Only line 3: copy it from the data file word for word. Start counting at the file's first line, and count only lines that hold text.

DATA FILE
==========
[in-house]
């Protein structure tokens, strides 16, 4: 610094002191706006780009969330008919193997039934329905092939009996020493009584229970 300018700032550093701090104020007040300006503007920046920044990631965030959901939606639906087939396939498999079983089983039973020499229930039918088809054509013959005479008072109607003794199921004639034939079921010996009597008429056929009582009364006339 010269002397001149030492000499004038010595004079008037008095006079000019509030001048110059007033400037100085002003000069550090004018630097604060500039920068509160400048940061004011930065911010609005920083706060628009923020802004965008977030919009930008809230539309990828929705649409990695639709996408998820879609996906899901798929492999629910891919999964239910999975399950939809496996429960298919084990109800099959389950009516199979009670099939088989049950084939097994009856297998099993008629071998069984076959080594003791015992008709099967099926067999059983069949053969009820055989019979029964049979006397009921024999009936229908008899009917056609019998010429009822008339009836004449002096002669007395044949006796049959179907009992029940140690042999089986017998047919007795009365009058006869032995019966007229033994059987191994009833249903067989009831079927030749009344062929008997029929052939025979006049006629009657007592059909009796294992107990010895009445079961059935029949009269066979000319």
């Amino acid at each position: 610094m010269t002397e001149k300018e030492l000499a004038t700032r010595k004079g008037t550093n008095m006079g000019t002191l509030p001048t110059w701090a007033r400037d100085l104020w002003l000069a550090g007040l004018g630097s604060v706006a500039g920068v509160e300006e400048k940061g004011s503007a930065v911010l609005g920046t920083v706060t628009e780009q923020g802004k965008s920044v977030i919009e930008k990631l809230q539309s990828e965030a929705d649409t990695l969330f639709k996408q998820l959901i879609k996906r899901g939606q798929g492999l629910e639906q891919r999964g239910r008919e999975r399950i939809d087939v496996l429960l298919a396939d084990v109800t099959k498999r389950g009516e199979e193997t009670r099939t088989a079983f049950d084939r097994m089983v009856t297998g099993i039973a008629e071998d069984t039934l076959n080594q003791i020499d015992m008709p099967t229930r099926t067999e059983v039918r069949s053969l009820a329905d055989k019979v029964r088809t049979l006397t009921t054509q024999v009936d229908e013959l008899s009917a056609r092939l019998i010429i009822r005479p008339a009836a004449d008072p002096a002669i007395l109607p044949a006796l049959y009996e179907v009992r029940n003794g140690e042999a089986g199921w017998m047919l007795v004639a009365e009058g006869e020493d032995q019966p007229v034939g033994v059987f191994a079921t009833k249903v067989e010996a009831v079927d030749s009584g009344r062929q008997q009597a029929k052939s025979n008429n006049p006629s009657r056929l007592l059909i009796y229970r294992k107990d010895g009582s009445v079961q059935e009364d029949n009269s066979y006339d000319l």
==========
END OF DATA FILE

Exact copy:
């Amino acid at each position: 610094m010269t002397e001149k300018e030492l000499a004038t700032r010595k004079g008037t550093n008095m006079g000019t002191l509030p001048t110059w701090a007033r400037d100085l104020w002003l000069a550090g007040l004018g630097s604060v706006a500039g920068v509160e300006e400048k940061g004011s503007a930065v911010l609005g920046t920083v706060t628009e780009q923020g802004k965008s920044v977030i919009e930008k990631l809230q539309s990828e965030a929705d649409t990695l969330f639709k996408q998820l959901i879609k996906r899901g939606q798929g492999l629910e639906q891919r999964g239910r008919e999975r399950i939809d087939v496996l429960l298919a396939d084990v109800t099959k498999r389950g009516e199979e193997t009670r099939t088989a079983f049950d084939r097994m089983v009856t297998g099993i039973a008629e071998d069984t039934l076959n080594q003791i020499d015992m008709p099967t229930r099926t067999e059983v039918r069949s053969l009820a329905d055989k019979v029964r088809t049979l006397t009921t054509q024999v009936d229908e013959l008899s009917a056609r092939l019998i010429i009822r005479p008339a009836a004449d008072p002096a002669i007395l109607p044949a006796l049959y009996e179907v009992r029940n003794g140690e042999a089986g199921w017998m047919l007795v004639a009365e009058g006869e020493d032995q019966p007229v034939g033994v059987f191994a079921t009833k249903v067989e010996a009831v079927d030749s009584g009344r062929q008997q009597a029929k052939s025979n008429n006049p006629s009657r056929l007592l059909i009796y229970r294992k107990d010895g009582s009445v079961q059935e009364d029949n009269s066979y006339d000319l």